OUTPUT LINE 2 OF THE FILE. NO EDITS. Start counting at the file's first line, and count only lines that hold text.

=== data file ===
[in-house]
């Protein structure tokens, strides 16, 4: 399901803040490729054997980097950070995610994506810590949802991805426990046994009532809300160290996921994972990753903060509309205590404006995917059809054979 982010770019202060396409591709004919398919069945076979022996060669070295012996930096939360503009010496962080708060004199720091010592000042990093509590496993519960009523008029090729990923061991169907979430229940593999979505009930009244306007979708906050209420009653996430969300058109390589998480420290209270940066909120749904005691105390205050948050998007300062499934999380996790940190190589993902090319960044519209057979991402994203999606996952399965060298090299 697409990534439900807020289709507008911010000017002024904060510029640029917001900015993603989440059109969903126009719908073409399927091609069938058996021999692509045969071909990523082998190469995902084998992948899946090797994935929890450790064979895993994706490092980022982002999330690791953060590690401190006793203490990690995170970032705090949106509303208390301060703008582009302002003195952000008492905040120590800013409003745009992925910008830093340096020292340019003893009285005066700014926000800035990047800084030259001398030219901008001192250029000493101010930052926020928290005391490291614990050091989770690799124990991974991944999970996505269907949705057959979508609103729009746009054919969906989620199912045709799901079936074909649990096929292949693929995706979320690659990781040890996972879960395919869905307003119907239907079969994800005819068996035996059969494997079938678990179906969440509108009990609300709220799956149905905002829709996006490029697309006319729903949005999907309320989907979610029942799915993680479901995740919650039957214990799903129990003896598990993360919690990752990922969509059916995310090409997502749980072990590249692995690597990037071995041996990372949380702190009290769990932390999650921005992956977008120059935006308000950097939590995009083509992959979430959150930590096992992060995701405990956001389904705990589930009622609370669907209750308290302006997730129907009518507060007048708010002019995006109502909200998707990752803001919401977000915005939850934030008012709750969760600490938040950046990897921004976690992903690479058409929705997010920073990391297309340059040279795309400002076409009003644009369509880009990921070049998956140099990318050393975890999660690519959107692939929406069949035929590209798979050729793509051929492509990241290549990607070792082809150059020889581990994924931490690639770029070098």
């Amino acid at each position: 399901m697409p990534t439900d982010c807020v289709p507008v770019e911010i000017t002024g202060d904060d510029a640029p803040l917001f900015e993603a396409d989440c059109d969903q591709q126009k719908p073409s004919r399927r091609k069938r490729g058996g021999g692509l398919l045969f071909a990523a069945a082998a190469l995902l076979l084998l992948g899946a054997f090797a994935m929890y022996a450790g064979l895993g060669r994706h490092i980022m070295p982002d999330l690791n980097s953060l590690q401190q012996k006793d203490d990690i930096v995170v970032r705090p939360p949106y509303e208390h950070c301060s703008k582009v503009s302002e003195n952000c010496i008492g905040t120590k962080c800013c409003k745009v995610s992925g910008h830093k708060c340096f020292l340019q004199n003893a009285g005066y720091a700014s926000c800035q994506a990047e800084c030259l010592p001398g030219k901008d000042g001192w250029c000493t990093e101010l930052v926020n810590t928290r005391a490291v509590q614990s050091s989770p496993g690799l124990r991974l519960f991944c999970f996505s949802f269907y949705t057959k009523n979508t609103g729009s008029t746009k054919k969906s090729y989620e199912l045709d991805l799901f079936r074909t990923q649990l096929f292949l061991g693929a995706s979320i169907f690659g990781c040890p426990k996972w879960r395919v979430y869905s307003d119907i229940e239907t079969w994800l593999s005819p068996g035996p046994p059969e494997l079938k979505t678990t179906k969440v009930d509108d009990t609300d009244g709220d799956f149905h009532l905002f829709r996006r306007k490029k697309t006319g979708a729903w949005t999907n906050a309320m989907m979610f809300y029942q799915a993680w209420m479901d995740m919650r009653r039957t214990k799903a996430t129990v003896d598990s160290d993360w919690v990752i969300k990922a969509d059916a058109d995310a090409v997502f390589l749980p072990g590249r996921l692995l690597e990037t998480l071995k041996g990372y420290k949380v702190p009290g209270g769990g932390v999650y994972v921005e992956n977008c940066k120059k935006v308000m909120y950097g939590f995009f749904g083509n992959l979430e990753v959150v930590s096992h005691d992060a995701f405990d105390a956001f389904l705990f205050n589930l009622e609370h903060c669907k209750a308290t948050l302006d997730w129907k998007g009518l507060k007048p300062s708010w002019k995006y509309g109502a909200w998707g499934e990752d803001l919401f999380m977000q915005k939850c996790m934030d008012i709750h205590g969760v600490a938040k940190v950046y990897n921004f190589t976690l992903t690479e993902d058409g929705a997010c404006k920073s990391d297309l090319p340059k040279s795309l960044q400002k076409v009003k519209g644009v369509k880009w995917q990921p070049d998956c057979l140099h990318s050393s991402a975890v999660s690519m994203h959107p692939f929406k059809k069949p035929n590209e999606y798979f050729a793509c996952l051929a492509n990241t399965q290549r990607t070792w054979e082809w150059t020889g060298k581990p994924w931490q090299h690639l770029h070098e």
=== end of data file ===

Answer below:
């Protein structure tokens, strides 16, 4: 399901803040490729054997980097950070995610994506810590949802991805426990046994009532809300160290996921994972990753903060509309205590404006995917059809054979 982010770019202060396409591709004919398919069945076979022996060669070295012996930096939360503009010496962080708060004199720091010592000042990093509590496993519960009523008029090729990923061991169907979430229940593999979505009930009244306007979708906050209420009653996430969300058109390589998480420290209270940066909120749904005691105390205050948050998007300062499934999380996790940190190589993902090319960044519209057979991402994203999606996952399965060298090299 697409990534439900807020289709507008911010000017002024904060510029640029917001900015993603989440059109969903126009719908073409399927091609069938058996021999692509045969071909990523082998190469995902084998992948899946090797994935929890450790064979895993994706490092980022982002999330690791953060590690401190006793203490990690995170970032705090949106509303208390301060703008582009302002003195952000008492905040120590800013409003745009992925910008830093340096020292340019003893009285005066700014926000800035990047800084030259001398030219901008001192250029000493101010930052926020928290005391490291614990050091989770690799124990991974991944999970996505269907949705057959979508609103729009746009054919969906989620199912045709799901079936074909649990096929292949693929995706979320690659990781040890996972879960395919869905307003119907239907079969994800005819068996035996059969494997079938678990179906969440509108009990609300709220799956149905905002829709996006490029697309006319729903949005999907309320989907979610029942799915993680479901995740919650039957214990799903129990003896598990993360919690990752990922969509059916995310090409997502749980072990590249692995690597990037071995041996990372949380702190009290769990932390999650921005992956977008120059935006308000950097939590995009083509992959979430959150930590096992992060995701405990956001389904705990589930009622609370669907209750308290302006997730129907009518507060007048708010002019995006109502909200998707990752803001919401977000915005939850934030008012709750969760600490938040950046990897921004976690992903690479058409929705997010920073990391297309340059040279795309400002076409009003644009369509880009990921070049998956140099990318050393975890999660690519959107692939929406069949035929590209798979050729793509051929492509990241290549990607070792082809150059020889581990994924931490690639770029070098």